As baby boomers continue to age, their propensity for skin cancer develops. These escalating rates of skin cancer have prompted the dermatology industry to make unexpected changes. The New York Times recently published a feature detailing the ways skin cancer diagnosis and treatment practices have shifted in the last few decades. Their findings include:
Uptick in basal and squamous cell carcinomas. These two skin cancers rarely spread, yet the rate of incidence has grown immensely. Today, more than 5.4 million cases in 3.3 million people are treated each year, a 250 percent increase since 1994.
Medicare. Although Medicare enrollment had slightly declined from 2005 to 2015, 5.9 million Medicare patients received skin biopsies in 2015, a 55 percent spike from 2005.
The role of physician assistants. In 2015, 15 percent of Medicare patients who had biopsies were under the care of physician assistants (PA) or nurse practitioners “working independently.” According to the former president of the American Academy of Dermatology, Brett Coldiron, MD, virtually no PAs or nurse practitioners performed biopsies on Medicare patients in 2005. A University of Wisconsin, Madison study from that same year found that “physician assistants and nurse practitioners performed nearly six biopsies for every skin cancer found — more than twice the number performed by physicians.”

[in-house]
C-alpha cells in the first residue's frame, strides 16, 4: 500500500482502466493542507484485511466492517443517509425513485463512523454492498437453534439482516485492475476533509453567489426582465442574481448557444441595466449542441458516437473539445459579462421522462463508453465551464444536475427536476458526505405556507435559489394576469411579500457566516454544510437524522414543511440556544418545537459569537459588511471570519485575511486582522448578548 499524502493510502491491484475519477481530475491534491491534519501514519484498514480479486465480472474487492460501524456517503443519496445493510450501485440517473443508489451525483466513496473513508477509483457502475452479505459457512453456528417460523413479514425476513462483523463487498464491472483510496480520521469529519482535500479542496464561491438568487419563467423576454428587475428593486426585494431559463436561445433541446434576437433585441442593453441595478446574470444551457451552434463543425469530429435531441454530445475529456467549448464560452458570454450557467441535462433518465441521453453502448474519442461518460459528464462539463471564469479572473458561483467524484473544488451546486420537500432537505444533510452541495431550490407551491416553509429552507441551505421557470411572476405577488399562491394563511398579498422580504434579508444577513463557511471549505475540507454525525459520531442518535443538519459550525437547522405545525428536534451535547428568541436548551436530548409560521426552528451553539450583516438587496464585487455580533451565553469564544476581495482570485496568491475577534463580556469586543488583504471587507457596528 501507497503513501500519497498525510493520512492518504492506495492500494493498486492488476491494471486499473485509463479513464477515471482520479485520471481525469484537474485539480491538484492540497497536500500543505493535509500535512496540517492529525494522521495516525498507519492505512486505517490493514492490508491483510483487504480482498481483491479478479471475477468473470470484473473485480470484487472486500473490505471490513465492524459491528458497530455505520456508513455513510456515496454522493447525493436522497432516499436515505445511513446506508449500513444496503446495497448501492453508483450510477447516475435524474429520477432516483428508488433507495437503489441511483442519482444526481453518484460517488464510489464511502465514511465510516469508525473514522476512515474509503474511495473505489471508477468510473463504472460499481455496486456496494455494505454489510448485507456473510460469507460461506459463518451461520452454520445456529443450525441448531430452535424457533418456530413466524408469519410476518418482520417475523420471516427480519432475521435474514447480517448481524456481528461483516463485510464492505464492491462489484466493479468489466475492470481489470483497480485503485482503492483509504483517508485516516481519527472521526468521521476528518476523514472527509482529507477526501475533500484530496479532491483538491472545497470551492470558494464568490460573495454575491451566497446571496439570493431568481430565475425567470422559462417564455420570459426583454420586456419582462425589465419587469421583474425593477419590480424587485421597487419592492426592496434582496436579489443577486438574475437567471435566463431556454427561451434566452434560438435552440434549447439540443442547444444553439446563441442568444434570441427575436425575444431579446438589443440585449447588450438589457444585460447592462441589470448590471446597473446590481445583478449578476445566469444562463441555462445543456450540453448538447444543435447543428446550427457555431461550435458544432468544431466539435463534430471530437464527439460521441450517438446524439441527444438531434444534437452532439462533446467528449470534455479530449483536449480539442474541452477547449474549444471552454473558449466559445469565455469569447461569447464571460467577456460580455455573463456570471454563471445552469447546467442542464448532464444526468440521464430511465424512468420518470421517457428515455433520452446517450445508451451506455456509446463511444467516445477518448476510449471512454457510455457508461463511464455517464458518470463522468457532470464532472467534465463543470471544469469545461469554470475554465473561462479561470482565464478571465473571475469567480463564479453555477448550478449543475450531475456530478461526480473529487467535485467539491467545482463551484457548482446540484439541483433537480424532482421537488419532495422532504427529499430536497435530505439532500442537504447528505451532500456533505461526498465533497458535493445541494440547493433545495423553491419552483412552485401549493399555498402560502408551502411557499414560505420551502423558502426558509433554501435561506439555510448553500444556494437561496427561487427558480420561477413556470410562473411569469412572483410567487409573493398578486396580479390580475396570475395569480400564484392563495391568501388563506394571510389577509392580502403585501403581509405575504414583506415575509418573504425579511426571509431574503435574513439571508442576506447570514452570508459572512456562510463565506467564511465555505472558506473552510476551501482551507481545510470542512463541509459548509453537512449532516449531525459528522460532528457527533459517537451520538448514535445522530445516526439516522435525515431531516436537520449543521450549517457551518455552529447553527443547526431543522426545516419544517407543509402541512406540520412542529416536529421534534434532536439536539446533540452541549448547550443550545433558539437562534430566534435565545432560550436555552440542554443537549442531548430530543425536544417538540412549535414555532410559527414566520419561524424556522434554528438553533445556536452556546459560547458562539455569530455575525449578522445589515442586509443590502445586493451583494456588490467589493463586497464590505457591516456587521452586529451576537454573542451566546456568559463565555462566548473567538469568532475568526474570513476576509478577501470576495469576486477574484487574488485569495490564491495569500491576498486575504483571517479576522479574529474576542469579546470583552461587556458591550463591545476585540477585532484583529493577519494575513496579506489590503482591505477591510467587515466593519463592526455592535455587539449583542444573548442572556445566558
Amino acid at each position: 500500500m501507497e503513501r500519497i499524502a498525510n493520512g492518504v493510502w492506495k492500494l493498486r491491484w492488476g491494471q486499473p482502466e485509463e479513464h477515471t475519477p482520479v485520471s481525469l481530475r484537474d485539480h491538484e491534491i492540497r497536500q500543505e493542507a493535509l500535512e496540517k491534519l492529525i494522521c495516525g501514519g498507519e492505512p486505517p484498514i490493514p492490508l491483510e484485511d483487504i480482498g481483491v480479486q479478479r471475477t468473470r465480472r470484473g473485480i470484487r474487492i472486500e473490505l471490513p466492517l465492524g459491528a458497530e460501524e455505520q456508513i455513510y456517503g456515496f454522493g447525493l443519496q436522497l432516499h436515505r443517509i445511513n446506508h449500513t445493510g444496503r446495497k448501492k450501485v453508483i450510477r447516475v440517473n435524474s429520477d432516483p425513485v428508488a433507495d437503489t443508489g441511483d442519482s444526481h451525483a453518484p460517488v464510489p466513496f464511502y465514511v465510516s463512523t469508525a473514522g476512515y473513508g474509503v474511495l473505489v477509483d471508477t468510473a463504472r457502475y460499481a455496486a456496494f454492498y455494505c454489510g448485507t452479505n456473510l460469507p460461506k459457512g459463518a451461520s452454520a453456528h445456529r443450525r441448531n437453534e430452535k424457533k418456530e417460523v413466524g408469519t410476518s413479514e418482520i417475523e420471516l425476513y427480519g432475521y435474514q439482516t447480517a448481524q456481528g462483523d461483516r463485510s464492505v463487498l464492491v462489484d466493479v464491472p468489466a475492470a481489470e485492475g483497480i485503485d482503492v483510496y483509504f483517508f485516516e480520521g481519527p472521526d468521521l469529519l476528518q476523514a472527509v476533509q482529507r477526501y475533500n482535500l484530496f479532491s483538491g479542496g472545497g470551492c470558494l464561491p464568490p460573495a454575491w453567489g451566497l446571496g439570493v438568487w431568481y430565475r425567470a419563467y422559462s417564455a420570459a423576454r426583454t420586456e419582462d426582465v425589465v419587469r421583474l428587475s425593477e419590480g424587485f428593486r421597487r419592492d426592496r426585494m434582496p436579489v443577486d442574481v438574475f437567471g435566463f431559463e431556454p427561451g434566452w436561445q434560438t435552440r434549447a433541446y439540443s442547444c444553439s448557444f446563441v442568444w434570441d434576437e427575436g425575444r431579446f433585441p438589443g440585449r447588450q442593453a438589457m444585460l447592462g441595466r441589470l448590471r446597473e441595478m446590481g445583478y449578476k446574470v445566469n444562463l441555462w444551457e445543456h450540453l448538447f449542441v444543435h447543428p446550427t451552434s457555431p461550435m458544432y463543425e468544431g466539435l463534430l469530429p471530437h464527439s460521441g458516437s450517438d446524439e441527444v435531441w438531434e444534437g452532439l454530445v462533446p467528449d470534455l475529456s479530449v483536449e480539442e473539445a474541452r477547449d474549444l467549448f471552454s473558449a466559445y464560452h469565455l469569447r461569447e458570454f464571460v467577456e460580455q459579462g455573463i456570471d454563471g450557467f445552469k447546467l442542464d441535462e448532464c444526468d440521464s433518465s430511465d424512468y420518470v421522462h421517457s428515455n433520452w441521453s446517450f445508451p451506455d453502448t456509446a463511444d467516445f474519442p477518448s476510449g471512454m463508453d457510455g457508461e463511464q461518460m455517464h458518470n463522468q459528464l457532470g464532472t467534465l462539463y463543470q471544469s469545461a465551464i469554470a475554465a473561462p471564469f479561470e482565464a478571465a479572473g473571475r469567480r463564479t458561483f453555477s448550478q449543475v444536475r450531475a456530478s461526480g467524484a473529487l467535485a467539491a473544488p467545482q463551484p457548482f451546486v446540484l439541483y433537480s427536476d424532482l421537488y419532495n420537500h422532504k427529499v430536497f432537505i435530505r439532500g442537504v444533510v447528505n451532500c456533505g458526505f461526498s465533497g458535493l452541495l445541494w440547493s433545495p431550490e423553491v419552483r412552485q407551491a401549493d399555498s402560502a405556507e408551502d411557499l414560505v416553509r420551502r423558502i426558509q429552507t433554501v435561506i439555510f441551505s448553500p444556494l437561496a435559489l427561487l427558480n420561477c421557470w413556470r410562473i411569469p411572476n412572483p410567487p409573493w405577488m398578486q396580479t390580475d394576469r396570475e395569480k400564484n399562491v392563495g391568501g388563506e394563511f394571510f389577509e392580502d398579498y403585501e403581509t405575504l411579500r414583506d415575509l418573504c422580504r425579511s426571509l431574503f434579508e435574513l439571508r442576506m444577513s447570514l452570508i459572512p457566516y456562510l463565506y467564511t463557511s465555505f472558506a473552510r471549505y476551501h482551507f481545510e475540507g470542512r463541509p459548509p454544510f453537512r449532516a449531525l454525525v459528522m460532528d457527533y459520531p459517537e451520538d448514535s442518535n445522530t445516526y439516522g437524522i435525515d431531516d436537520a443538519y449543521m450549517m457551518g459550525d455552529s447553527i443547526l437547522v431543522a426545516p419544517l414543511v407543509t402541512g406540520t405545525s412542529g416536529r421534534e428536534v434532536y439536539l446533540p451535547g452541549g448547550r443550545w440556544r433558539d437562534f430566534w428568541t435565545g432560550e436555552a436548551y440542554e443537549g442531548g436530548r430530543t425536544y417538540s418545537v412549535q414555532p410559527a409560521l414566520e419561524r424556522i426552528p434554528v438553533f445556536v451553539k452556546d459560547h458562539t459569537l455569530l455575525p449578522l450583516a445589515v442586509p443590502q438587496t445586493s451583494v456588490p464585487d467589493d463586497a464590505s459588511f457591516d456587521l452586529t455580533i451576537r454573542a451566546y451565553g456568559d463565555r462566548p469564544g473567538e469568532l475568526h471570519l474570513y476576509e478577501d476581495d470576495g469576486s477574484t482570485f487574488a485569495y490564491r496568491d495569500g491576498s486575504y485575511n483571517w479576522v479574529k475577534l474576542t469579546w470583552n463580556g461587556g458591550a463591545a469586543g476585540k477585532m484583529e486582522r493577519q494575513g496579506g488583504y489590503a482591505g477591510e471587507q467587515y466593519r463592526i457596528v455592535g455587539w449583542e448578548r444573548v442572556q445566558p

Bedside Dermatology. A Michigan-based mobile dermatology clinic called Bedside Dermatology travels to different nursing homes and administers thousands of cryosurgeries, which require clinicians to spray liquid nitrogen on precancerous lesions with a blowtorch-like apparatus. They also treat lesions with steroid injections or remove them surgically. Aside from the strong possibility of these lesions being asymptomatic, 75 percent of these patients treated in 2015 had been diagnosed with Alzheimer’s disease.